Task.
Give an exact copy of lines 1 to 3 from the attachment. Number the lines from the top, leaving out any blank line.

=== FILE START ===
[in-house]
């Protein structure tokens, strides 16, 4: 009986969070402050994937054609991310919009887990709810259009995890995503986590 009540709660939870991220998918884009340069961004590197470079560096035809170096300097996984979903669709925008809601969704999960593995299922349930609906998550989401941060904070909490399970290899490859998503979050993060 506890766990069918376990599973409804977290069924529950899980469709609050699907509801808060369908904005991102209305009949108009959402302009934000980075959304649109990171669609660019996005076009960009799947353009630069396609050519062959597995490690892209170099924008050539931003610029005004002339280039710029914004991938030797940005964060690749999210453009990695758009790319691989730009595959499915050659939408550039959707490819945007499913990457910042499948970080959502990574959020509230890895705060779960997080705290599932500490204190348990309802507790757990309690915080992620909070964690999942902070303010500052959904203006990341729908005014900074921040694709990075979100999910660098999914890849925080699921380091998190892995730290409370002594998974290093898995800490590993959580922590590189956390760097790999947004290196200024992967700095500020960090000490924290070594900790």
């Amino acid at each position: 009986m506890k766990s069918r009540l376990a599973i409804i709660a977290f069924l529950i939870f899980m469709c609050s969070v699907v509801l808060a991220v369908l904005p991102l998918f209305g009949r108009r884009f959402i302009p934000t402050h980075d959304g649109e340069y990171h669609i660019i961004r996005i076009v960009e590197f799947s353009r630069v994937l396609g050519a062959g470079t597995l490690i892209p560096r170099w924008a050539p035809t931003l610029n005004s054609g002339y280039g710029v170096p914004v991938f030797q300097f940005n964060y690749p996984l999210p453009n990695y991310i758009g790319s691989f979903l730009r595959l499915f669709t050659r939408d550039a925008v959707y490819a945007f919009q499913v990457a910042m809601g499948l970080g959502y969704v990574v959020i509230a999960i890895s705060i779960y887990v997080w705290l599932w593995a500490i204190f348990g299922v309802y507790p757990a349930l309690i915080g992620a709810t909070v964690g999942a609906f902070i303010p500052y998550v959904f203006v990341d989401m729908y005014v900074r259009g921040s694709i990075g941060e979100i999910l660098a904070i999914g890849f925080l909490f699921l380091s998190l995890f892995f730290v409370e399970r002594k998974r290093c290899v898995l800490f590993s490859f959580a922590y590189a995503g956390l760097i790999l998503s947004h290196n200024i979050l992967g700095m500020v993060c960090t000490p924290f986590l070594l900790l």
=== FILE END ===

[in-house]
């Protein structure tokens, strides 16, 4: 009986969070402050994937054609991310919009887990709810259009995890995503986590 009540709660939870991220998918884009340069961004590197470079560096035809170096300097996984979903669709925008809601969704999960593995299922349930609906998550989401941060904070909490399970290899490859998503979050993060 506890766990069918376990599973409804977290069924529950899980469709609050699907509801808060369908904005991102209305009949108009959402302009934000980075959304649109990171669609660019996005076009960009799947353009630069396609050519062959597995490690892209170099924008050539931003610029005004002339280039710029914004991938030797940005964060690749999210453009990695758009790319691989730009595959499915050659939408550039959707490819945007499913990457910042499948970080959502990574959020509230890895705060779960997080705290599932500490204190348990309802507790757990309690915080992620909070964690999942902070303010500052959904203006990341729908005014900074921040694709990075979100999910660098999914890849925080699921380091998190892995730290409370002594998974290093898995800490590993959580922590590189956390760097790999947004290196200024992967700095500020960090000490924290070594900790």
């Amino acid at each position: 009986m506890k766990s069918r009540l376990a599973i409804i709660a977290f069924l529950i939870f899980m469709c609050s969070v699907v509801l808060a991220v369908l904005p991102l998918f209305g009949r108009r884009f959402i302009p934000t402050h980075d959304g649109e340069y990171h669609i660019i961004r996005i076009v960009e590197f799947s353009r630069v994937l396609g050519a062959g470079t597995l490690i892209p560096r170099w924008a050539p035809t931003l610029n005004s054609g002339y280039g710029v170096p914004v991938f030797q300097f940005n964060y690749p996984l999210p453009n990695y991310i758009g790319s691989f979903l730009r595959l499915f669709t050659r939408d550039a925008v959707y490819a945007f919009q499913v990457a910042m809601g499948l970080g959502y969704v990574v959020i509230a999960i890895s705060i779960y887990v997080w705290l599932w593995a500490i204190f348990g299922v309802y507790p757990a349930l309690i915080g992620a709810t909070v964690g999942a609906f902070i303010p500052y998550v959904f203006v990341d989401m729908y005014v900074r259009g921040s694709i990075g941060e979100i999910l660098a904070i999914g890849f925080l909490f699921l380091s998190l995890f892995f730290v409370e399970r002594k998974r290093c290899v898995l800490f590993s490859f959580a922590y590189a995503g956390l760097i790999l998503s947004h290196n200024i979050l992967g700095m500020v993060c960090t000490p924290f986590l070594l900790l």